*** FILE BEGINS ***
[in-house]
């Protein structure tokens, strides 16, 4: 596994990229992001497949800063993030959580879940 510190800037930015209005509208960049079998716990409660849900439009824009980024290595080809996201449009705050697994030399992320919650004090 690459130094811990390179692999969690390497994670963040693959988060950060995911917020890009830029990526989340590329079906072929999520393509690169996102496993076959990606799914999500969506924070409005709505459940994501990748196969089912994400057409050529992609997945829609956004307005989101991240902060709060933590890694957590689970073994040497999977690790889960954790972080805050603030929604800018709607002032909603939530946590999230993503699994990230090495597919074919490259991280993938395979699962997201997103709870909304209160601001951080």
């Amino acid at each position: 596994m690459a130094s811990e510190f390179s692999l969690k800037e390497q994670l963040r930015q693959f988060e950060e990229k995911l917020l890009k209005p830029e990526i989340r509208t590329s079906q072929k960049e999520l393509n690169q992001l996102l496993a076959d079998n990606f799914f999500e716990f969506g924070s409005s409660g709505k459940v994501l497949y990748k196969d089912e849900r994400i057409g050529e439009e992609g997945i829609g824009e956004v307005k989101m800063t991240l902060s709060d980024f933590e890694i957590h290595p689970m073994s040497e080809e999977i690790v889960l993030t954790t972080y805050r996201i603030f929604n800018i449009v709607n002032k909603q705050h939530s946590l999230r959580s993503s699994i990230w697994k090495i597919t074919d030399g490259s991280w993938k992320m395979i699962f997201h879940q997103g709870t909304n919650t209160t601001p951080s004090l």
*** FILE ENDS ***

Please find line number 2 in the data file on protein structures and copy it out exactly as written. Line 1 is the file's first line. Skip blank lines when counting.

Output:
């Protein structure tokens, strides 16, 4: 596994990229992001497949800063993030959580879940 510190800037930015209005509208960049079998716990409660849900439009824009980024290595080809996201449009705050697994030399992320919650004090 690459130094811990390179692999969690390497994670963040693959988060950060995911917020890009830029990526989340590329079906072929999520393509690169996102496993076959990606799914999500969506924070409005709505459940994501990748196969089912994400057409050529992609997945829609956004307005989101991240902060709060933590890694957590689970073994040497999977690790889960954790972080805050603030929604800018709607002032909603939530946590999230993503699994990230090495597919074919490259991280993938395979699962997201997103709870909304209160601001951080």